Gold has long been considered a store of value but it cannot compete with cryptocurrencies in the spotlight of Reddit / social media mania. 10x returns in one year from Bitcoin make gold lose a lot of its lustre, but that doesn't stop it from holding a stronger argument for basic portfolio inclusion than Bitcoin and other cryptocurrencies.

Brian
March 05, 2021

"Bitcoin is predominately held by a small group of owners, while mining is overwhelmingly concentrated in one country."
Presumably the mining comment is an error, rather than ignorance ... esp from the Perth Mint.
Viz; "The top 10":
Country Gold Production 2020 tonnes
China 383.2
Russian Federation 329.5
Australia 325.1
United States 200.2
Canada 182.9
Peru 143.3
Ghana 142.4
South Africa 118.2
Mexico 111.4
Brazil 106.9



Graham Hand
March 05, 2021

Hi Brian, Jordan means the majority of Bitcoins are mined in one country, we'll make that clearer. China is the undisputed world leader in Bitcoin mining. Chinese mining pools control more than 60% of the Bitcoin network's collective hashrate.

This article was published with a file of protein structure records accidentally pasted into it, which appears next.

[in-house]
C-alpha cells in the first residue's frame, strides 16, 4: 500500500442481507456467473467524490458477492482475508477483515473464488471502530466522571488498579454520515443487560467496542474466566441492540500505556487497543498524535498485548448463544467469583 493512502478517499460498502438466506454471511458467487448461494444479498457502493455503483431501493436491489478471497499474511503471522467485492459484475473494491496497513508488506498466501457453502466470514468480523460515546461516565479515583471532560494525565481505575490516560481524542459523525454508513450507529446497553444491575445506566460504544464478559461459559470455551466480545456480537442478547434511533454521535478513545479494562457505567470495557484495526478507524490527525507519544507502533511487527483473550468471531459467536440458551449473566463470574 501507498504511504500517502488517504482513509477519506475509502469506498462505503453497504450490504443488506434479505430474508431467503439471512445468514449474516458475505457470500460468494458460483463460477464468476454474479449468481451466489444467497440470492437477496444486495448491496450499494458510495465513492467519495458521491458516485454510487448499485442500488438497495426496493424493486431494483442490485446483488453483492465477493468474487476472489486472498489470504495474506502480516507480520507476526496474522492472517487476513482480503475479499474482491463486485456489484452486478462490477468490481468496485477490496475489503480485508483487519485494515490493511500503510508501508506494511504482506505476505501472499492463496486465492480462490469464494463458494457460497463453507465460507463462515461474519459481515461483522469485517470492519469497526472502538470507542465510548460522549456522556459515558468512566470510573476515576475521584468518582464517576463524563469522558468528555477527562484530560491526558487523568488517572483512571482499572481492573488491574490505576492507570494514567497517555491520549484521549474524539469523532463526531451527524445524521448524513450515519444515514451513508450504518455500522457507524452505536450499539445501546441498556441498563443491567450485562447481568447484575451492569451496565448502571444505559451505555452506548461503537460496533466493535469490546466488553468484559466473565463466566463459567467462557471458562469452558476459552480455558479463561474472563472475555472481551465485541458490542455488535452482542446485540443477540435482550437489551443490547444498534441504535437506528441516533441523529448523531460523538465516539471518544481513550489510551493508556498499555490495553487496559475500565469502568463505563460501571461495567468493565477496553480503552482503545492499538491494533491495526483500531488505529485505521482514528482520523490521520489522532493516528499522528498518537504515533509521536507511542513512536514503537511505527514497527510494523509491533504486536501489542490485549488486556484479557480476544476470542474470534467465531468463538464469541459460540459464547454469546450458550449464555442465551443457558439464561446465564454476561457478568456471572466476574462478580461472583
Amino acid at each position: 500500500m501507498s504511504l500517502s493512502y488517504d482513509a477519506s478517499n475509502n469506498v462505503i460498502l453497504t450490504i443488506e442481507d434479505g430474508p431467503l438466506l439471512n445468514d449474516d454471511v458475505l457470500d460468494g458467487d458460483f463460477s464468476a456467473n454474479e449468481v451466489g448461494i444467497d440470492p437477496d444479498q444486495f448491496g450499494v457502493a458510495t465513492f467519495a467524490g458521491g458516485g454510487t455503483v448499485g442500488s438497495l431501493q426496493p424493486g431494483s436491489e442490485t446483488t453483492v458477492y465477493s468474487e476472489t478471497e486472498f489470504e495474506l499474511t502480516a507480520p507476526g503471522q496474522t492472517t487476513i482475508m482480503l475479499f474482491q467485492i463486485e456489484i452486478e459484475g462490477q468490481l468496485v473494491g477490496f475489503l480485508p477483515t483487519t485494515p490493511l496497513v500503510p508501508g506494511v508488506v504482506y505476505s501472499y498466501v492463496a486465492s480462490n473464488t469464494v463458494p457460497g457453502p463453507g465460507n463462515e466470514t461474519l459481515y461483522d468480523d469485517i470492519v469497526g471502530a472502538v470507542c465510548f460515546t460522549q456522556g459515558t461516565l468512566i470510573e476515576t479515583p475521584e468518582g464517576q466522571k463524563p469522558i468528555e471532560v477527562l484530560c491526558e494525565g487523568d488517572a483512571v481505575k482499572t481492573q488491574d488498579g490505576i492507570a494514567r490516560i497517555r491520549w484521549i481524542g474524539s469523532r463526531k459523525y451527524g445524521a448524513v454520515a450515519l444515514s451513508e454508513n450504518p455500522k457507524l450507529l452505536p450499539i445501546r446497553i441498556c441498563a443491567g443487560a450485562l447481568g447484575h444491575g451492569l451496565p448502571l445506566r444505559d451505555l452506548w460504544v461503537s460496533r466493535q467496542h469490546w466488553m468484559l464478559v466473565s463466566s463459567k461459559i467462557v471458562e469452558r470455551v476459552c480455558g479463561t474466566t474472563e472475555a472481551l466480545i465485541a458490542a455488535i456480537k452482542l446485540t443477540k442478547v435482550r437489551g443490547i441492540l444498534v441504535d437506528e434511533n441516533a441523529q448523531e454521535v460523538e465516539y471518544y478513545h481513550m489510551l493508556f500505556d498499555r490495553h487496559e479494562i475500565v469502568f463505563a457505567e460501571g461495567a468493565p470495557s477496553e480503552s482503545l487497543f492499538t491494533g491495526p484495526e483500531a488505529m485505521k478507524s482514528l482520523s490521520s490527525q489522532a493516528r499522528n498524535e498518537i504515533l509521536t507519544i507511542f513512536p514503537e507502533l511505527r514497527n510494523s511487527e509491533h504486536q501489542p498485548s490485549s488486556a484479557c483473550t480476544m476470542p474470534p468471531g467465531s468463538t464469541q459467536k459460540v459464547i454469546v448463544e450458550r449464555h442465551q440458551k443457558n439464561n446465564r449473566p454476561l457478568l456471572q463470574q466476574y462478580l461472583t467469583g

David
March 04, 2021

I've worked in investment markets for 20 years. You can always tell when a 'fad' is about to end when a bunch of fund managers rush to market to take advantage of the hype.
My view - nobody has been able to clearly articulate to me why Bitcoin is an 'investment'. Its a giant ponzi scheme entirely reliant on someone being stupider than you to keep buying 'it

Neilx
March 07, 2021

That is a reference to Bitcoin mining not gold.

biggusriggus
May 27, 2021

Just try to make a transaction on either BTC or ETH and you'll find yourself paying a whole lot for "gas" – basically making the whole value proposition meritless. I took a look at some of the interest farming out of curiosity. There is not one single digital asset that performs anything productive whatsoever. All assets are created to acquire other assets that are created. My conclusion is that in its current form the crypto space is a multi-level ponzi.